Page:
Winston Churchill had resigned in disgrace and fled to the U.S. where he'd been granted asylum. Unfortunately for Hitler's plans, many of the Royal Navy's remaining ships had also fled to the United States where they and their crews were interned. Hitler wanted control over that fleet, but would accept its neutrality.

Nazi Germany also maintained an extremely strong force in a shattered and fragmented Russia which had been pushed almost to the Urals. In Hitler’s opinion, Stalin’s Soviet Union was a pathetic rump state that a spring offensive commanded by Field Marshal von Paulus would utterly destroy. Hitler was well aware that other of his generals, primarily Heinz Guderian, disagreed with him. Guderian felt that the Red Army was capable of resurrecting itself. Nonsense, Hitler thought.

In another year at the most, Hitler thought that Japan would collapse and sue for peace, leaving the U.S. free to focus on Germany’s unwelcome presence in Canada. A state of near war already existed between Germany and the U.S., as it had since 1940. Both countries had withdrawn their ambassadors, a sure sign of pending belligerency. Shots had been fired between American and German warships, and an American destroyer had been sunk by a U-boat. There was fighting, but no war.

Hitler pounded his fist into the palm of his other hand. “At some point, the United States and Germany must fight each other. Would now be the time, with America so focused on the Pacific? Coming to Japan's aid would make Tokyo eternally grateful - or as eternally grateful as the treacherous yellow bastards could be. And yes, it would also make the U.S. fight a two-front war which would put them at a great disadvantage. Catching the U.S. with its focus on Japan would give us the opportunity to defeat her by quickly destroying her ability to make war.”

The plan to cripple the Americans had been drawn up in great detail and worked on for a year. Hitler had ignored those, like Guderian, who said it would never work.

Hitler laughed. “Even before getting this whiny letter from Prime Minister Tojo, steps to implement war with the United States have been taken and military assets put into place. It will be a simple matter to further strengthen those forces and fine tune the plans.”

Keitel nodded docile agreement. Hitler knew that many considered the general a spineless toady. Hitler thought he was invaluable.

“With the combined U.S. and British fleets potentially at her disposal, America rules the seas,” Keitel said. “But she does not rule the waters beneath them - the U-boat fleet does, and the U-boat is the weapon of the future, not the aircraft carrier, and certainly not the battleship.”

“Nor does the U.S. even remotely control the enormously long border between herself and Canada,” Himmler added as a spray of windblown snow hit his cheek, causing him to wince. “There is continuous cross-border traffic that the Americans seem unwilling or unable to halt. When the time comes, we will take advantage of that lapse.”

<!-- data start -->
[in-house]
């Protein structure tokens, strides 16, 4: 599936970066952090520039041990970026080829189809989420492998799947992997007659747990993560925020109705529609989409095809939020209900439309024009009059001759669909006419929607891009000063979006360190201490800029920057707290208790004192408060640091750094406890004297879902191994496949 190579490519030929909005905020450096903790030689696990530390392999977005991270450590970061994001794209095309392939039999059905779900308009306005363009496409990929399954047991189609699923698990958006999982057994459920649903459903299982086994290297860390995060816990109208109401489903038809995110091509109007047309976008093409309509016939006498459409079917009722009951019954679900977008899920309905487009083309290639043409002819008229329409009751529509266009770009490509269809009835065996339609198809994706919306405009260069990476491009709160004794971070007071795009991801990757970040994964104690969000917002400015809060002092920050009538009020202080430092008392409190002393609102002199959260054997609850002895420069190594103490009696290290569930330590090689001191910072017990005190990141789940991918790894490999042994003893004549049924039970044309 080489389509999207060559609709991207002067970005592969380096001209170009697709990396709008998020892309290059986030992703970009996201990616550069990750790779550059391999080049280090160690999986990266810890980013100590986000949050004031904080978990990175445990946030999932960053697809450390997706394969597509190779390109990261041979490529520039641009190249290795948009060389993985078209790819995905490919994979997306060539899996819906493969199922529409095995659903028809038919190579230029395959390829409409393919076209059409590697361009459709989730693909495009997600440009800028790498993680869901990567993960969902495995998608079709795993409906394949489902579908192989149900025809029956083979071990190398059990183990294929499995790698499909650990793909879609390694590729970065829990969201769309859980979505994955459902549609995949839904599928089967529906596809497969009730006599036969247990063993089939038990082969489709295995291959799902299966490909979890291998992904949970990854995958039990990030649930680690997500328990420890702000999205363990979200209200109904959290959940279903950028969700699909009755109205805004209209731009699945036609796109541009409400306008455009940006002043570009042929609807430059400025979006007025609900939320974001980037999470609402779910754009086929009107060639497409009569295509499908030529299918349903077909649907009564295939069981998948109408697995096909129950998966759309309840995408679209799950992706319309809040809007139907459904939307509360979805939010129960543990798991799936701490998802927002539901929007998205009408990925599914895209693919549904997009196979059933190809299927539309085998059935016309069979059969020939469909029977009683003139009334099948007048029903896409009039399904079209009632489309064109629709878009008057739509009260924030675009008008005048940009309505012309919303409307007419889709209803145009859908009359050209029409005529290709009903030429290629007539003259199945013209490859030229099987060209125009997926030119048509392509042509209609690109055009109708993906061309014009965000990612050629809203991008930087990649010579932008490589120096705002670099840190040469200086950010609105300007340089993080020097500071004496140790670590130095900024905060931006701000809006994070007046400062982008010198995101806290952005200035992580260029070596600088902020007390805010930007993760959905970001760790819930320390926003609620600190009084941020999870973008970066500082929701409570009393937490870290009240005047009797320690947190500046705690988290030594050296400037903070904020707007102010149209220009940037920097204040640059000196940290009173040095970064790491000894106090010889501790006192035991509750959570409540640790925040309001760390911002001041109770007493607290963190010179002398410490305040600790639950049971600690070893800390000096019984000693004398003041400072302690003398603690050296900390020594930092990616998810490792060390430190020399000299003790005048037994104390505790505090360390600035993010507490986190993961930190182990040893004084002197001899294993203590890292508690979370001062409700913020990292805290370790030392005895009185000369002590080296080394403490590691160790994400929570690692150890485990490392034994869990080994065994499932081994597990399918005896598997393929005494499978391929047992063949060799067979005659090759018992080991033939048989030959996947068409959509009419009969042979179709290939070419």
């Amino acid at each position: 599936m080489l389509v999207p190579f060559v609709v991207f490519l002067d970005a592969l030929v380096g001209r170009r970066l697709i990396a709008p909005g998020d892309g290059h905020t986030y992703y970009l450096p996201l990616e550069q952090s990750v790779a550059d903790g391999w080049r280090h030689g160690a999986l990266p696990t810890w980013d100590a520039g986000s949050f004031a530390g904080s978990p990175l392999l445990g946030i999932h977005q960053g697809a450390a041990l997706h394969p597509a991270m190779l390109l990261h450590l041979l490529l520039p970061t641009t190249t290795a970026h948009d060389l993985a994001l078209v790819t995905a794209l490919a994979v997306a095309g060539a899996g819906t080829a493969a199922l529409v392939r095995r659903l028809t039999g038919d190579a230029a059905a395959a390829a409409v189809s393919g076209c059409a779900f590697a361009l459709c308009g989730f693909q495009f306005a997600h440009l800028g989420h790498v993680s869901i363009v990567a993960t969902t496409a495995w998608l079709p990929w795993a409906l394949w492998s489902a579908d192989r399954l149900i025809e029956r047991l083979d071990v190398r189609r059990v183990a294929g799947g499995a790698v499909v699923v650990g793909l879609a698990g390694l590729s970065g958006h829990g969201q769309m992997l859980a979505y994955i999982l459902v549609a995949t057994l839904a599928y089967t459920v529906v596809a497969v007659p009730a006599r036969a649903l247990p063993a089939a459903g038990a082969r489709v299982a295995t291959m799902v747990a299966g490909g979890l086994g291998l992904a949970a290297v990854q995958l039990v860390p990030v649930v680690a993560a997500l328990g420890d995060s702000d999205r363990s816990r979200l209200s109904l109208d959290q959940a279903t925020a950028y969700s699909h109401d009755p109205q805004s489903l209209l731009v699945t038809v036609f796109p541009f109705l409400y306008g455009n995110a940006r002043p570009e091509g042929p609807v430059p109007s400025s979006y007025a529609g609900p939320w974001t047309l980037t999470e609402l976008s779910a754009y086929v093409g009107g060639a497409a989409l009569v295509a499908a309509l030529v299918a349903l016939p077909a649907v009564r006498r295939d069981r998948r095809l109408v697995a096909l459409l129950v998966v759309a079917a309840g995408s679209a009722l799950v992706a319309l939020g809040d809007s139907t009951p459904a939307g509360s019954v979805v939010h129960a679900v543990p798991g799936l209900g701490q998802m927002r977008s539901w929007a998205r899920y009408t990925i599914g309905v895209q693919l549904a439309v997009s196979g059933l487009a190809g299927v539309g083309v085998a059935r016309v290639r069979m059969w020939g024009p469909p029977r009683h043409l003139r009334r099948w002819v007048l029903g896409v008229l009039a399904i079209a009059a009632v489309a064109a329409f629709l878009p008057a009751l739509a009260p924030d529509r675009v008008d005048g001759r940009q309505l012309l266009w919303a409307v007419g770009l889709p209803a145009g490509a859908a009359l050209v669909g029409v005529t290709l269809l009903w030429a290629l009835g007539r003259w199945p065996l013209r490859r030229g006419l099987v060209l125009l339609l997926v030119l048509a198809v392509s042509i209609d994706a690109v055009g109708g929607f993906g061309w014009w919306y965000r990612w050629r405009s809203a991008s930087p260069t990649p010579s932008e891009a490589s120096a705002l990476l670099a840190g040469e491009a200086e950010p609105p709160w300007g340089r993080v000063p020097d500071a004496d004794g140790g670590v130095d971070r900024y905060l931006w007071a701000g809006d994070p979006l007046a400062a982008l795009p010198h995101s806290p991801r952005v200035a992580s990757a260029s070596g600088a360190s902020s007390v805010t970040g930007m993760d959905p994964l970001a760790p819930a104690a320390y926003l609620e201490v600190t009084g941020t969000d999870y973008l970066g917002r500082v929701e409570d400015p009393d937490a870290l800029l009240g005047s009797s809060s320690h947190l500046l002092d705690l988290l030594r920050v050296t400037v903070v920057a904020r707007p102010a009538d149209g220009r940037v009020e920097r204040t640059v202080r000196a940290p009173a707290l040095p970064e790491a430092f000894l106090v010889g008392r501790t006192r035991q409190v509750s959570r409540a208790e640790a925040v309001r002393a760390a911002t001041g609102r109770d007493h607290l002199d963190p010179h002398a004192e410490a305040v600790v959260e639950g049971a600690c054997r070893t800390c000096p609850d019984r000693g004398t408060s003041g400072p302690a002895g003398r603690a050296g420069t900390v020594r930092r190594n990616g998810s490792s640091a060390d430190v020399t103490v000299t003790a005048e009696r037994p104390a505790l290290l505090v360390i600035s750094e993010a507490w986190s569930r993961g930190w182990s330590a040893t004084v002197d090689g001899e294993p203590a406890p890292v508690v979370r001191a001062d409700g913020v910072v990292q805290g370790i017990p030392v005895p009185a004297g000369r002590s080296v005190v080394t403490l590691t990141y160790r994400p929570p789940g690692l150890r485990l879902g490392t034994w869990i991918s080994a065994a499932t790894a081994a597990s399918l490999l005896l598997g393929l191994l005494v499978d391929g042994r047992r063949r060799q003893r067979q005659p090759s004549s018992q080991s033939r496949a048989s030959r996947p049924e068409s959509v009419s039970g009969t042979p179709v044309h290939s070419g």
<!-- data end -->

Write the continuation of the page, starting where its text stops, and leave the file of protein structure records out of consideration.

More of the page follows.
Von Ribbentrop had said that other countries in the western hemisphere no longer thought that the United States was invincible, no matter how much Roosevelt prattled on about the Monroe Doctrine and defending democracies. Instead, some of those western hemisphere nations were making extremely friendly overtures to the Reich.

In the next room, the rest of Germany's brain trust stared though the glass and awaited Adolf Hitler's decision. He stared back at their eager faces. He had made it. Now it was time to inform them of their duties to expand and strengthen the German-occupied land in Canada now referred to as the North Reich and by implementing the operation called North Storm.

Some of his generals, Heinz Guderian in particular, would not like it and would protest both noisily and vehemently. They would say that Russia was only defeated, not destroyed, and that the mongrel state was doubtless rebuilding a massive army east of the Urals. No matter, the Red Army would be destroyed this summer and that war with the Soviet Union finished for good.

They would also say that England was milking the time needed to make a true peace with Germany with the hope that the U.S. would jump in on Britain’s side. So what if they did, Hitler thought. The American army was nothing, and would be defeated by German forces. Both America’s and Great Britain’s navies would be sent to the bottom by the scores of U-boats currently patrolling in international waters off North America.

With America defeated, Great Britain would finally cave in and sign a treaty favorable to Germany. The swastika would fly from Buckingham Palace. Perhaps Oswald Mosely, founder of the British Union of Fascists, would become Prime Minister.

Hitler stared in rare appreciation of the remarkable view. In their dramatic grandeur, the mountains reminded him of the works of Wagner, his favorite composer. Germany should not be afraid of its destiny, he thought. No, Germany should seize it.